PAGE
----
The government issued a 100-year dollar bond in the international market, the Minister of Finance announced today on his official Twitter account.
Argentina anuncia una emisión de bonos en dólares a 100 años de plazo. pic.twitter.com/s4sEQOggWR
— Ministerio Finanzas (@MinFinanzas) 19 de junio de 2017
The bond was placed by HSBC, Citibank, Santander and Nomura, according to La Nación. It is the longest public title in Argentina’s history. The only antecedent in Latin America is Mexico, which has a 100-year bond in dollars, euros, and sterling pounds.
Martín Anidjar, managing partner of Baffin Advisors in New York, thinks that insurance companies will be keen on the investment. Investors managed to raise 9,000 million dollars by noon. The interest rate in New York is 8.25 percent for now, though the final cut will be determined this afternoon when the Ministry of Finance will reveal more details. Sources linked to the underwriting anticipate that the rate will surely fall below eight percent. The bond’s main underwriters are HSBC and Citi, who are structuring and selling the bond with help from Santander and Nomura. Mutual funds from New York, Boston, Los Angeles and London are among the buyers.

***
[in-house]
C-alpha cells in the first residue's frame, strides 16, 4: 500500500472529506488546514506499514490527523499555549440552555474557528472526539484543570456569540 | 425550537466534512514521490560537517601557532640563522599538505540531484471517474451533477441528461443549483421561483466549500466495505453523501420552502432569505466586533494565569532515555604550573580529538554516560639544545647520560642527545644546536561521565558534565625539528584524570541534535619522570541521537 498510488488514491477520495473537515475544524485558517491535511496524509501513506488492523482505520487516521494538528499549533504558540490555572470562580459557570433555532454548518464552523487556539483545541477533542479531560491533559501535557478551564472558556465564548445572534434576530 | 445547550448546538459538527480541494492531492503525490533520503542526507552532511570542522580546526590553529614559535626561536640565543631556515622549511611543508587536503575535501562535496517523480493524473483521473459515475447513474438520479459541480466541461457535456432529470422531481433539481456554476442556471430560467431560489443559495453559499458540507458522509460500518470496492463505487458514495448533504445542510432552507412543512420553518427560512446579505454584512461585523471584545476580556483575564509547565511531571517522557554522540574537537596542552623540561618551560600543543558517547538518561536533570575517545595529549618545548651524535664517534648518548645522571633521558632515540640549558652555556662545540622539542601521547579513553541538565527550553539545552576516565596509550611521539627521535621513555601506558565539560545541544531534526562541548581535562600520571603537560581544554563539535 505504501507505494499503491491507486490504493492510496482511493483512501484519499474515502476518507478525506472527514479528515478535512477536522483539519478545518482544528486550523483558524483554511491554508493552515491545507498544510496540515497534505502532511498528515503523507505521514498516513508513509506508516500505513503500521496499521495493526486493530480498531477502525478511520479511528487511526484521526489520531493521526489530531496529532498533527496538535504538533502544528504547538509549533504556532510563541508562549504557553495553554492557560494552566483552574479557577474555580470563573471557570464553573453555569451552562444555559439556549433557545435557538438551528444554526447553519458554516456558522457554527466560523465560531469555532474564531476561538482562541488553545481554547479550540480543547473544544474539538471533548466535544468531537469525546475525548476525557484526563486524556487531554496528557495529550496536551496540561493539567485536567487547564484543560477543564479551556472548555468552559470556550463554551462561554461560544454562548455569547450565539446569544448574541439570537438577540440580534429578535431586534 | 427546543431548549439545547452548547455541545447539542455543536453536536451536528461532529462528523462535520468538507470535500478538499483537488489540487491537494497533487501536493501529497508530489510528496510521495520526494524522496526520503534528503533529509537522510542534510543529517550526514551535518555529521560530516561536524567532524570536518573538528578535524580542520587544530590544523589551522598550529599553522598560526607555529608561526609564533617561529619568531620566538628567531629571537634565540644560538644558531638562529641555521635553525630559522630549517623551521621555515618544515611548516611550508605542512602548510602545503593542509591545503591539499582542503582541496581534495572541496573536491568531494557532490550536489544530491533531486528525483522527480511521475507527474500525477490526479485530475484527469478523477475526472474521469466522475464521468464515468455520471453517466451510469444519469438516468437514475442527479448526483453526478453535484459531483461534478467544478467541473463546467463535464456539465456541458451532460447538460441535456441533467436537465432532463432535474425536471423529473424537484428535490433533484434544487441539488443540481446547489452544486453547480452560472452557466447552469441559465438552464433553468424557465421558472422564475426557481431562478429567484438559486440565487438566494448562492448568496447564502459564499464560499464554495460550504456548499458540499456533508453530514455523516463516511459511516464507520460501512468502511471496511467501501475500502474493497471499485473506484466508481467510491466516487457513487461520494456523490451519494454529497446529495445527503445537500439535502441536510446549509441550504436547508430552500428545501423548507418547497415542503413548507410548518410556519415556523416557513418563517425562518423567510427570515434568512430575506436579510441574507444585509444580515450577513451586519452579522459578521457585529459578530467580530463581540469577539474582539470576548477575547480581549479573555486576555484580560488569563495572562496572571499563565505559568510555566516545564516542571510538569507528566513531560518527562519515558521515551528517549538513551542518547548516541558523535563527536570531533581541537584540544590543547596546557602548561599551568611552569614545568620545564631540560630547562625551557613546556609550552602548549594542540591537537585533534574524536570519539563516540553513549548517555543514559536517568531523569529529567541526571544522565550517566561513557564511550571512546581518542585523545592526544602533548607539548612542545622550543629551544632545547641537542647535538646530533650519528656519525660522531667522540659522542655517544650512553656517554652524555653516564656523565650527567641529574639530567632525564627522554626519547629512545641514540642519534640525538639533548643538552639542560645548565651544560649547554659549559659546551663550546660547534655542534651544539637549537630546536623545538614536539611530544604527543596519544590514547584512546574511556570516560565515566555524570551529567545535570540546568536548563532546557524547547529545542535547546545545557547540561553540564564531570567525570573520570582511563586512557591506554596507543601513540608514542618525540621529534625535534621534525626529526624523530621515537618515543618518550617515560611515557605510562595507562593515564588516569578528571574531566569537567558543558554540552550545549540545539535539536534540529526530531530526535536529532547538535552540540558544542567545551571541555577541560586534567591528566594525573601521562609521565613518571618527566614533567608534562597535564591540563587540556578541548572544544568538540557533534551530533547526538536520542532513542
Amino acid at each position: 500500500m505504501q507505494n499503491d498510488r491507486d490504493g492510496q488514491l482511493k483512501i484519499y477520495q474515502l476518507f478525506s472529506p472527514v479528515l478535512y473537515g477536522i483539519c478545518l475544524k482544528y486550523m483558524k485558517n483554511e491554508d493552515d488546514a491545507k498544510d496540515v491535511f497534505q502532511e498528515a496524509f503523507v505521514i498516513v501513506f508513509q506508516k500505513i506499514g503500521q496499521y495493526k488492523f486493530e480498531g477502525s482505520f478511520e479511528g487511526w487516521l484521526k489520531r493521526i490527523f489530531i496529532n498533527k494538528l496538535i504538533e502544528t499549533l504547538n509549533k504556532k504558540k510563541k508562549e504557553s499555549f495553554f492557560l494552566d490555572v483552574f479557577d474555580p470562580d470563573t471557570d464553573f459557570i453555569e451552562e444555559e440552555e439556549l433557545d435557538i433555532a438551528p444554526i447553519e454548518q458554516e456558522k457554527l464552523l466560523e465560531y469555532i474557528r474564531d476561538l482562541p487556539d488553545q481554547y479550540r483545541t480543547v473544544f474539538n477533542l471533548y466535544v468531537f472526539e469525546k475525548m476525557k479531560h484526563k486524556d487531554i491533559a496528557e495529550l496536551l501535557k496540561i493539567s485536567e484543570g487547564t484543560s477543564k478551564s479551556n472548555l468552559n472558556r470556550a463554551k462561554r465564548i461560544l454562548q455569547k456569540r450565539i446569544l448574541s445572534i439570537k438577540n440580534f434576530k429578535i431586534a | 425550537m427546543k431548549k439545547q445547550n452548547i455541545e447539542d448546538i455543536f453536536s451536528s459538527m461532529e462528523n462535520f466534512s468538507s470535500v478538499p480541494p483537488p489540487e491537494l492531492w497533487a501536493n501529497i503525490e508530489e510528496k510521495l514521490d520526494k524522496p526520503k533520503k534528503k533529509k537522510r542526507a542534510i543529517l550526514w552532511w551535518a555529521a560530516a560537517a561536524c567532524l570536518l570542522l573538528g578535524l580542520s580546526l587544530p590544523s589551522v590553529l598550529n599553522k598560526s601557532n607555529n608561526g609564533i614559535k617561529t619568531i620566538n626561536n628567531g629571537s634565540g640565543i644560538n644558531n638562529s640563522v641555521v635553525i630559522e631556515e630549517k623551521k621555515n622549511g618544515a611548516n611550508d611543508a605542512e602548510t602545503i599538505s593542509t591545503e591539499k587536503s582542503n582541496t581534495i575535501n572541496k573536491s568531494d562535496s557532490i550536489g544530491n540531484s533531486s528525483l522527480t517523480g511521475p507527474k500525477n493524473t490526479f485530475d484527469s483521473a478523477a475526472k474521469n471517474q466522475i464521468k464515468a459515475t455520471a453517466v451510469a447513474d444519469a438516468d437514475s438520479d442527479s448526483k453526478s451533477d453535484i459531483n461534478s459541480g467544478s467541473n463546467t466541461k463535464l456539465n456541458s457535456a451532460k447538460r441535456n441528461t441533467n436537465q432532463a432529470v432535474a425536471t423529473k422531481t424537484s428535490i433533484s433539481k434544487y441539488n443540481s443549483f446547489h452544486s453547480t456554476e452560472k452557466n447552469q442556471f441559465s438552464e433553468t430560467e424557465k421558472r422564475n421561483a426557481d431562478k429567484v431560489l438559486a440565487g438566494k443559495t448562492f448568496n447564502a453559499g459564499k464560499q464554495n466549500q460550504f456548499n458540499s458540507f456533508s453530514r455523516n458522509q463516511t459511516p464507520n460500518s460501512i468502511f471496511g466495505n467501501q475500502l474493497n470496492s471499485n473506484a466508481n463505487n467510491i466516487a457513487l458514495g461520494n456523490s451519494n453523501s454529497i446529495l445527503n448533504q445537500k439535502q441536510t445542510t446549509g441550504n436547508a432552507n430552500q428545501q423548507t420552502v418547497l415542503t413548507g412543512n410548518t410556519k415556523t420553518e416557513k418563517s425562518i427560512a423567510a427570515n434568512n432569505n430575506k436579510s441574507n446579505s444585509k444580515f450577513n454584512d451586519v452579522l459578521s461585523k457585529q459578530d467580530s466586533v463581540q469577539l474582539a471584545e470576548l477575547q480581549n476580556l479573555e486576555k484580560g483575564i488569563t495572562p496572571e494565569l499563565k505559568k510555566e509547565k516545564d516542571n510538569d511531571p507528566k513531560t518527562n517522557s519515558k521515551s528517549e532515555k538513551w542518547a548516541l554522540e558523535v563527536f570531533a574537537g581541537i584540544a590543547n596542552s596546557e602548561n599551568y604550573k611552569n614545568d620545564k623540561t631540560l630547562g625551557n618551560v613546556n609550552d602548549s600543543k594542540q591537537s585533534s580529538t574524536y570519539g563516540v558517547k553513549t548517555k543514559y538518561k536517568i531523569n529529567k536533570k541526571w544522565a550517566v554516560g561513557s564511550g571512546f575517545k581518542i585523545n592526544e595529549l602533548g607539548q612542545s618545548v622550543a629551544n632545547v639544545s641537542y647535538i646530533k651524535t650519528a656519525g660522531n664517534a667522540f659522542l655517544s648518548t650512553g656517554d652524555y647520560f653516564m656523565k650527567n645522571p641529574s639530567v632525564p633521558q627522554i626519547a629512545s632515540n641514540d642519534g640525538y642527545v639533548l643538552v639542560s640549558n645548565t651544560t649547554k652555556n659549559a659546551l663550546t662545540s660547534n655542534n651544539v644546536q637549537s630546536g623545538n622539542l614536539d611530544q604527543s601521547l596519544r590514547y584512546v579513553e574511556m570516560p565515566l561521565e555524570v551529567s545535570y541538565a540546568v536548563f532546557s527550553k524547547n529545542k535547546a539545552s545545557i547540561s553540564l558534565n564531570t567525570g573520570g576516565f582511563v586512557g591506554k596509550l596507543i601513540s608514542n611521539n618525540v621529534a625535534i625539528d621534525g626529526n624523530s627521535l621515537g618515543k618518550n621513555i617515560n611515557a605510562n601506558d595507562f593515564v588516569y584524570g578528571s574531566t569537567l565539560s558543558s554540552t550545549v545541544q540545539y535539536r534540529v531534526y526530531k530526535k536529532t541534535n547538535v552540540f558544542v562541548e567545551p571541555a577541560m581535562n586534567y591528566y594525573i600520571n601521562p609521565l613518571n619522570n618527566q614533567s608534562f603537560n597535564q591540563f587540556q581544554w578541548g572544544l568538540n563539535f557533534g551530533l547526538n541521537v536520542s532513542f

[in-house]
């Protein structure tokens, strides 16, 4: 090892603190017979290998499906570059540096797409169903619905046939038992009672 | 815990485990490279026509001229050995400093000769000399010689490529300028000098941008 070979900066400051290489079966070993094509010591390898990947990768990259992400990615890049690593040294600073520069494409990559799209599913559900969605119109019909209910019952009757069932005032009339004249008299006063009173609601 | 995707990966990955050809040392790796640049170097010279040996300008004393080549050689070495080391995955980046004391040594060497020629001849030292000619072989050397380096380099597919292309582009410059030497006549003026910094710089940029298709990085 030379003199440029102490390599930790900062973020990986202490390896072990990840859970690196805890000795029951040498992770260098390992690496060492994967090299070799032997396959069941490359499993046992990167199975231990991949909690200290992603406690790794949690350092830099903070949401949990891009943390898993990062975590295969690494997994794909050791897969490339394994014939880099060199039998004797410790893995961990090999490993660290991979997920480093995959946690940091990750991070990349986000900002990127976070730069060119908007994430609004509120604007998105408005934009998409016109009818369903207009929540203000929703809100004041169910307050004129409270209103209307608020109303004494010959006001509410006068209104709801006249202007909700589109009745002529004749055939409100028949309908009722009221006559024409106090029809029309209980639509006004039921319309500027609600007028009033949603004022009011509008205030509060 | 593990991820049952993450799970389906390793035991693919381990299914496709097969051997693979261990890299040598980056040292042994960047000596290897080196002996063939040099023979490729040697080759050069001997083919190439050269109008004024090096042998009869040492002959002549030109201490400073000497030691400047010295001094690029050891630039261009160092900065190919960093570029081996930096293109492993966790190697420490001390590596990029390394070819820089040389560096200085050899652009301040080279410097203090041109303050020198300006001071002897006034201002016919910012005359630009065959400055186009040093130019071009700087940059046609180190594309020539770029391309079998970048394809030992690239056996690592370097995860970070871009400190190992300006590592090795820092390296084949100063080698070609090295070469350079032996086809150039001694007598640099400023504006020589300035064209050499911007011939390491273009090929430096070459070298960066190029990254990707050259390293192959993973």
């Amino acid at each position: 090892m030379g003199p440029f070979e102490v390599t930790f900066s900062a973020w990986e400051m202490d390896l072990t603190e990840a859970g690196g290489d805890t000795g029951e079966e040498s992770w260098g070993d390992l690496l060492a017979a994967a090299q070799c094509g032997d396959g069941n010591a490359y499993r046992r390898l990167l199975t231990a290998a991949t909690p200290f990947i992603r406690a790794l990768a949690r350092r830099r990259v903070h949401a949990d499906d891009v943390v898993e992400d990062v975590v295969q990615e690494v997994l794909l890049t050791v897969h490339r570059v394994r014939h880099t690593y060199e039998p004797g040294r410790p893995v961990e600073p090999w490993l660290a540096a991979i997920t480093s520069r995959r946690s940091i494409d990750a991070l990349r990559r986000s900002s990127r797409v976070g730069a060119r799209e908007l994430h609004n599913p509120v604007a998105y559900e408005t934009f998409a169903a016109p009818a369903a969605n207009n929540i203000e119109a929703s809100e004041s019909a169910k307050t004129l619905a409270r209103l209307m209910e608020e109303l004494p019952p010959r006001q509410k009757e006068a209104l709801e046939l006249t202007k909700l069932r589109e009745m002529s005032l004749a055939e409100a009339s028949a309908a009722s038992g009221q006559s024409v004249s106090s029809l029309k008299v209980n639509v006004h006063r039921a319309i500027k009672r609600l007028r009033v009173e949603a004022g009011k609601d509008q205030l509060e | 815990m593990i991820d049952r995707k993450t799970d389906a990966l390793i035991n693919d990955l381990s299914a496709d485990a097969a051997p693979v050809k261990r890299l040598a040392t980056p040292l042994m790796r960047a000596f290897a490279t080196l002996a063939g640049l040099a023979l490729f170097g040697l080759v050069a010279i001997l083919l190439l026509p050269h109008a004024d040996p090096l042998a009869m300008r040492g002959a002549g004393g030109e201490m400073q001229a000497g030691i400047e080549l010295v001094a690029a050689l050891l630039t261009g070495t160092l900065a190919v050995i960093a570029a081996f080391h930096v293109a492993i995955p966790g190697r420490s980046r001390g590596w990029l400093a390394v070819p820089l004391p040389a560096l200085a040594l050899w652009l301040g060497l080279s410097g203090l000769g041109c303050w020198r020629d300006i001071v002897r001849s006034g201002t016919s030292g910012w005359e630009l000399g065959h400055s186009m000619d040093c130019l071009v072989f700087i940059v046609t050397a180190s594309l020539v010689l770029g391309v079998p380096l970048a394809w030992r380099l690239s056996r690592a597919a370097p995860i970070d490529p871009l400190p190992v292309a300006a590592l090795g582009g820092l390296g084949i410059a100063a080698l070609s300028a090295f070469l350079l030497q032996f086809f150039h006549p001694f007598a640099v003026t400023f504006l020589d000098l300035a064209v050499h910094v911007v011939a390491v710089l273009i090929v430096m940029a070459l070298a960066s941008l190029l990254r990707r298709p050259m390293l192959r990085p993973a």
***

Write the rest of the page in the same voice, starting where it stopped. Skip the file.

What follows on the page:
Borrowing for so long at such high interest is risky, according to some experts. “We’ve never gone more than 50 years without default,” said Sebastián Maril of Research for Traders. But others are optimistic. “Countries tend to do this as a sign of confidence,” said Anidjar. Former Finance Secretary Miguel Kiguel agrees. “It’s more symbolic than concrete,” he said. “It shows that the market is there, and that if the rate of Argentine bonds is expected to lower, that won’t happen for a long time.”